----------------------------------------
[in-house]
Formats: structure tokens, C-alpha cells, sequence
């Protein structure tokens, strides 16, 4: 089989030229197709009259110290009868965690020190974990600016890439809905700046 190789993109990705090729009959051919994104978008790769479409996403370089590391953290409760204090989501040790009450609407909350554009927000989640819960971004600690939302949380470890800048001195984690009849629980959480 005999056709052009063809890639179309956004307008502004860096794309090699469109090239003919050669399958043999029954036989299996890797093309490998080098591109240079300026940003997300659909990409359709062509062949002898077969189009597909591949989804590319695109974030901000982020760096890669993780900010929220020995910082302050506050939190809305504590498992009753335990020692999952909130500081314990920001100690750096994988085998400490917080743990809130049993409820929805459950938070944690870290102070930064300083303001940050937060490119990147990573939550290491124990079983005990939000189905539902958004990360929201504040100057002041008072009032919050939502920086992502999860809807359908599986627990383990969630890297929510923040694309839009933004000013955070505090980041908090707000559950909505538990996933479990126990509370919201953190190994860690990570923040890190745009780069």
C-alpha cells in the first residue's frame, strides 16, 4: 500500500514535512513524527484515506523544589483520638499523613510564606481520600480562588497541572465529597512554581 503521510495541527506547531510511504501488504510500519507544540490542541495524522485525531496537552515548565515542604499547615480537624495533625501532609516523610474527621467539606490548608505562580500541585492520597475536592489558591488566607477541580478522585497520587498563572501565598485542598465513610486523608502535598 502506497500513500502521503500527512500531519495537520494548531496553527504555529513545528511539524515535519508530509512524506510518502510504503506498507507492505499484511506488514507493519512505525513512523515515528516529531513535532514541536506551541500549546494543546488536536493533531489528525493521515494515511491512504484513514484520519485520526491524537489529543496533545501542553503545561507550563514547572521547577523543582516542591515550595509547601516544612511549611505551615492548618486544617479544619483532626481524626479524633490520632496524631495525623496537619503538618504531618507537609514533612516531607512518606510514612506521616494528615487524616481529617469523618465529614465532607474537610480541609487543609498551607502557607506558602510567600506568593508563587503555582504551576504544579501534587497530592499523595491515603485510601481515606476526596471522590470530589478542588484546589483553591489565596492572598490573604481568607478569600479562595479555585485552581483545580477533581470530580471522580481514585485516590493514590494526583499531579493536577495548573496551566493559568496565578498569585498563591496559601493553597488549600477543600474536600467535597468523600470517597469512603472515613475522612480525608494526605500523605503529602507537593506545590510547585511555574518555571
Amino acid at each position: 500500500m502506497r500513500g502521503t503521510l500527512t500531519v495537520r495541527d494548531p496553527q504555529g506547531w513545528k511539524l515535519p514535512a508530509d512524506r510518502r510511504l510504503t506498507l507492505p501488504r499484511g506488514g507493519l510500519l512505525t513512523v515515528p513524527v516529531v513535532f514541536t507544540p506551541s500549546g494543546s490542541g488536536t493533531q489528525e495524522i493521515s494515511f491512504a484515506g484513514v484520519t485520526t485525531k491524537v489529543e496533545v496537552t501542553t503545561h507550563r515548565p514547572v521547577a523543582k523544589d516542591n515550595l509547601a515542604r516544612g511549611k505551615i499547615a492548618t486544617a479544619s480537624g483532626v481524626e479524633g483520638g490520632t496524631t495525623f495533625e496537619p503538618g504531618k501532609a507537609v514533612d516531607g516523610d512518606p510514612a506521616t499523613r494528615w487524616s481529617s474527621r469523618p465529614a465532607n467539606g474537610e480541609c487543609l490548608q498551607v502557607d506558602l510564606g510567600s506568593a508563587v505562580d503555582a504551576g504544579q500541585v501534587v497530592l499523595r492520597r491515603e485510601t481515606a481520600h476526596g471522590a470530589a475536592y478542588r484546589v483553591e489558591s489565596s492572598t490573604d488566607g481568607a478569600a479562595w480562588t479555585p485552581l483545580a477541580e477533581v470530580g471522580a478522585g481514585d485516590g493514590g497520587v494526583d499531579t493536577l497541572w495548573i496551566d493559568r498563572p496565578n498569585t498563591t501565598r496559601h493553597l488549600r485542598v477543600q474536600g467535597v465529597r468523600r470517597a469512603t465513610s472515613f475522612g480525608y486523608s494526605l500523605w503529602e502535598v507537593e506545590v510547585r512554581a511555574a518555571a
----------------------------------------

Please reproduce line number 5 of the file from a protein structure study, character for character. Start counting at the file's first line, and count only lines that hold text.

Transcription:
Amino acid at each position: 500500500m502506497r500513500g502521503t503521510l500527512t500531519v495537520r495541527d494548531p496553527q504555529g506547531w513545528k511539524l515535519p514535512a508530509d512524506r510518502r510511504l510504503t506498507l507492505p501488504r499484511g506488514g507493519l510500519l512505525t513512523v515515528p513524527v516529531v513535532f514541536t507544540p506551541s500549546g494543546s490542541g488536536t493533531q489528525e495524522i493521515s494515511f491512504a484515506g484513514v484520519t485520526t485525531k491524537v489529543e496533545v496537552t501542553t503545561h507550563r515548565p514547572v521547577a523543582k523544589d516542591n515550595l509547601a515542604r516544612g511549611k505551615i499547615a492548618t486544617a479544619s480537624g483532626v481524626e479524633g483520638g490520632t496524631t495525623f495533625e496537619p503538618g504531618k501532609a507537609v514533612d516531607g516523610d512518606p510514612a506521616t499523613r494528615w487524616s481529617s474527621r469523618p465529614a465532607n467539606g474537610e480541609c487543609l490548608q498551607v502557607d506558602l510564606g510567600s506568593a508563587v505562580d503555582a504551576g504544579q500541585v501534587v497530592l499523595r492520597r491515603e485510601t481515606a481520600h476526596g471522590a470530589a475536592y478542588r484546589v483553591e489558591s489565596s492572598t490573604d488566607g481568607a478569600a479562595w480562588t479555585p485552581l483545580a477541580e477533581v470530580g471522580a478522585g481514585d485516590g493514590g497520587v494526583d499531579t493536577l497541572w495548573i496551566d493559568r498563572p496565578n498569585t498563591t501565598r496559601h493553597l488549600r485542598v477543600q474536600g467535597v465529597r468523600r470517597a469512603t465513610s472515613f475522612g480525608y486523608s494526605l500523605w503529602e502535598v507537593e506545590v510547585r512554581a511555574a518555571a